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  8. #8
    Moderator jus_young's Avatar
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    Quote Originally Posted by happybonzo View Post
    The best advice on batteries that I've seen is from Chas Sterling. He is no mug and does know what he's talking about... I use solar panels and have found that a decent panel setup is at least 2 x 80w. This will allow me to stay off sites for 5 to 8 days at a time
    As a battery bank I would suggest that 2 x 110A of battery is a good place to start. The problems come when people start hanging Inverters off the batteries to get 230vAC
    As to what is left in the battery, then a cheapy multimeter will soon give you the answer. Theoretical maximum is, I believe 14.4v. In the real world 13.7v is fully charged and if it drops to 11.5v then you should not discharge the battery any further.
    I will agree with you about the Stirling stuff. I have been using their inverter chargers for some off grid National Trust properties and they are first class bits of kit though not cheap! These are designed to work from a mains supply eg generator to charge the batteries for night time use (quieter!) so won't help you Ashley. The two battery setup will give you plenty of power particularly if you are going to use grinders but I would watch that 500W inverter as realistically it will probably only give you about 350W for any length of time before it burns out. The other thing to watch is that it will only provide a 'modified sine wave' to replicate a.c. which is ok for some stuff but not ideal for some I.T. equipment, battery chargers or even power tools. A 'true sine wave' inverter is far better.
    With regards to using a multimeter for checking the battery state just bear in mind also that a reading of 12 volts might give you the impression that the battery is ok but as soon as any load is put on that battery the voltage will drop immediately, possibly below what a charge controller may have as its cut off point ultimately resulting in the supply being cut off. This is not a fault just science.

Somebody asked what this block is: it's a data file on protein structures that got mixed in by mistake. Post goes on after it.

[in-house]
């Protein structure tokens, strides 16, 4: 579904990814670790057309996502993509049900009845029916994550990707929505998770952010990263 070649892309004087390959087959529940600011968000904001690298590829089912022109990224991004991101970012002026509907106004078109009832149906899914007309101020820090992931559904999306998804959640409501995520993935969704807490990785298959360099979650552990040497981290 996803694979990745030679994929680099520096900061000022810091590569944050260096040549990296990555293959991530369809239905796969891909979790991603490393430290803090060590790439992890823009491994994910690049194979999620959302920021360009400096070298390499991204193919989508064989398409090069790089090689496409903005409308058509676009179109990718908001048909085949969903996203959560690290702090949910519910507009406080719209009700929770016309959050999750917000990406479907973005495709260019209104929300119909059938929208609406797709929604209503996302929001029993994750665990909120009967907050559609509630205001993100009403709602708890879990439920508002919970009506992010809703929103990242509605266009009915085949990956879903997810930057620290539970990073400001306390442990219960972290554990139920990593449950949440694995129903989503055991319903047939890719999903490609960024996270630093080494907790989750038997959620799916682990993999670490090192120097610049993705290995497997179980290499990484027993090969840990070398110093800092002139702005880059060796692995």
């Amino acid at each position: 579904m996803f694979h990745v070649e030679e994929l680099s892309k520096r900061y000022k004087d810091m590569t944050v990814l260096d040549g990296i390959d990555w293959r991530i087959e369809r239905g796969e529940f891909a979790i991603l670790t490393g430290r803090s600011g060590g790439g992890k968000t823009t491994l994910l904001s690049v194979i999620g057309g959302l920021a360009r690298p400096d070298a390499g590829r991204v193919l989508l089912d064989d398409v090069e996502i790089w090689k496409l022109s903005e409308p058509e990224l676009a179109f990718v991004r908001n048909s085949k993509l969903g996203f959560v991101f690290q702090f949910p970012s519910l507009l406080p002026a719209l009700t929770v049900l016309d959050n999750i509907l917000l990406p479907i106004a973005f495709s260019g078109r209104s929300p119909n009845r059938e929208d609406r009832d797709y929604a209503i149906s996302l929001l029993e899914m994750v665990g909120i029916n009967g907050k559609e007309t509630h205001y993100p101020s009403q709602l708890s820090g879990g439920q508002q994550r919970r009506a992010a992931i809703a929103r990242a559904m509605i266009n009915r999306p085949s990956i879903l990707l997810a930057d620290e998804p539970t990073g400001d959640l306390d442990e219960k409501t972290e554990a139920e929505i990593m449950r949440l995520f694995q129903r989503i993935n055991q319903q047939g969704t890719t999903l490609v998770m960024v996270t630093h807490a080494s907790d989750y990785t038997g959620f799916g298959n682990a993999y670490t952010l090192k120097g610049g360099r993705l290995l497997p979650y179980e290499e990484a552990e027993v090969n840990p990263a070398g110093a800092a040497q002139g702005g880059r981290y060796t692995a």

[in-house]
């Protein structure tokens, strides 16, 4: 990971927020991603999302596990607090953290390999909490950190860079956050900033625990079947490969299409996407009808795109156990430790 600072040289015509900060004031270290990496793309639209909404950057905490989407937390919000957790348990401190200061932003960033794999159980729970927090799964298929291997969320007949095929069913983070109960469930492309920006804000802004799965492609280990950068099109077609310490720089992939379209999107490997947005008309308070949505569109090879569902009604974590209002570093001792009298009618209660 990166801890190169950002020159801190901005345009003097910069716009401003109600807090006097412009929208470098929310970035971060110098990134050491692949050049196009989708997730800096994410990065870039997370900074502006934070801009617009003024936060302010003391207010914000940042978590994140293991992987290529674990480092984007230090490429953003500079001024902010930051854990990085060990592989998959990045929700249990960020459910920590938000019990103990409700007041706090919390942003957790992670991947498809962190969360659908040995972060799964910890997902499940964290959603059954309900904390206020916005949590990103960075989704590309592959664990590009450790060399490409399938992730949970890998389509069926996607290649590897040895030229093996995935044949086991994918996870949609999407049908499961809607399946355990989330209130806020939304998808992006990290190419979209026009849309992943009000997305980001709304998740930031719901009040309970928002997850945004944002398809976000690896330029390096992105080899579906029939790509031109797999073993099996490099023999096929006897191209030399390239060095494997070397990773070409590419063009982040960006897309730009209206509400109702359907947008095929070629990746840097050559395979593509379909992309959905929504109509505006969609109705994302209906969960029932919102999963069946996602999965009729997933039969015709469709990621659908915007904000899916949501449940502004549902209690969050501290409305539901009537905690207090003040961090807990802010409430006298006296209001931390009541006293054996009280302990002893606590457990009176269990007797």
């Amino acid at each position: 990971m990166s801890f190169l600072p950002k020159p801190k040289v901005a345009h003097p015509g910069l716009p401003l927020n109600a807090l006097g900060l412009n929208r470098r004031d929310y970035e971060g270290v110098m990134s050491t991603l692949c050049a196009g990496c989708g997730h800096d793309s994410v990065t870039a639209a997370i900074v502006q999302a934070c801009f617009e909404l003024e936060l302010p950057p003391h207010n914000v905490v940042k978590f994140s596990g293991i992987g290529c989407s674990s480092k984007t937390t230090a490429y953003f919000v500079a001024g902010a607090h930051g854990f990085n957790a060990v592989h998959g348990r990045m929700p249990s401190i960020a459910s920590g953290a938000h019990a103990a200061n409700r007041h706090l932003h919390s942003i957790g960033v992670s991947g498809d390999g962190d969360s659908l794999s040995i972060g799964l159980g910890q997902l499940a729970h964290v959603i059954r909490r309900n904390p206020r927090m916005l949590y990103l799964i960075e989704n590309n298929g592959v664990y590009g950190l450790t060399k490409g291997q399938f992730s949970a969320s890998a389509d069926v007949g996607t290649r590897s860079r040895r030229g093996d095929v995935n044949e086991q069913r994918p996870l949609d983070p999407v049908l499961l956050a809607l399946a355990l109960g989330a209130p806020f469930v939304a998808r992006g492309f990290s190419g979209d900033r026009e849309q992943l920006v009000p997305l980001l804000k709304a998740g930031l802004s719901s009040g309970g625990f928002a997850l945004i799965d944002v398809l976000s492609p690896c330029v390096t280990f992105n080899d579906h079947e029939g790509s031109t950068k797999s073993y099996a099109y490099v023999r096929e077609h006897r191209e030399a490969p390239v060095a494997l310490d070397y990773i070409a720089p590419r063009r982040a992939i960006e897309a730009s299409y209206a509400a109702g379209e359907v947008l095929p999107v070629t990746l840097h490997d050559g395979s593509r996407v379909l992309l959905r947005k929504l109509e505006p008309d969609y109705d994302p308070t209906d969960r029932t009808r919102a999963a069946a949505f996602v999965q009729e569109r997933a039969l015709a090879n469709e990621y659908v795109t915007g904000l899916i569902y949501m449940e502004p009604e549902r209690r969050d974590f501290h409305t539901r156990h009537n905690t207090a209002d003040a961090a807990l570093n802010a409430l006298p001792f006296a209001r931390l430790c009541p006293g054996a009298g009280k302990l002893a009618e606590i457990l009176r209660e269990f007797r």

9. #9
    Moderator jus_young's Avatar
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    These guys http://www.batterymegastore.co.uk/ are pretty good for parts

    These guys http://www.quasarelectronics.com/index.html aren't bad either

  10. #10
    NaturalBushcraft Founder Ashley Cawley's Avatar
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    Thanks for the advice all, greatly appreciated.

    I forgot to mention I've got a good multimeter and I'm familiar with the idea of actual voltage changing quite a bit under load & idle. I bought a brand new 12v 7Ah battery the other day which I think was at 14v ... and I know what you mean Justin about it cutting out (I've watched my inverter do this many times with poor batteries & I've watched the voltage at the same time).

    I didn't know the 11.5v rule though - that's the kind of tip I was after.

    I loosely knew of the sine-wave issue but don't know the science behind why it's different or how it damages certain things, I'm glad you told me to avoid charging other batteries or running IT equipment off it, that's got me worried about the laptop thing at the RCS now, is there some sort of plug I can plug into the inverter to modify the sine-wave? I'll be looking at all the links you've provided soon, thanks again!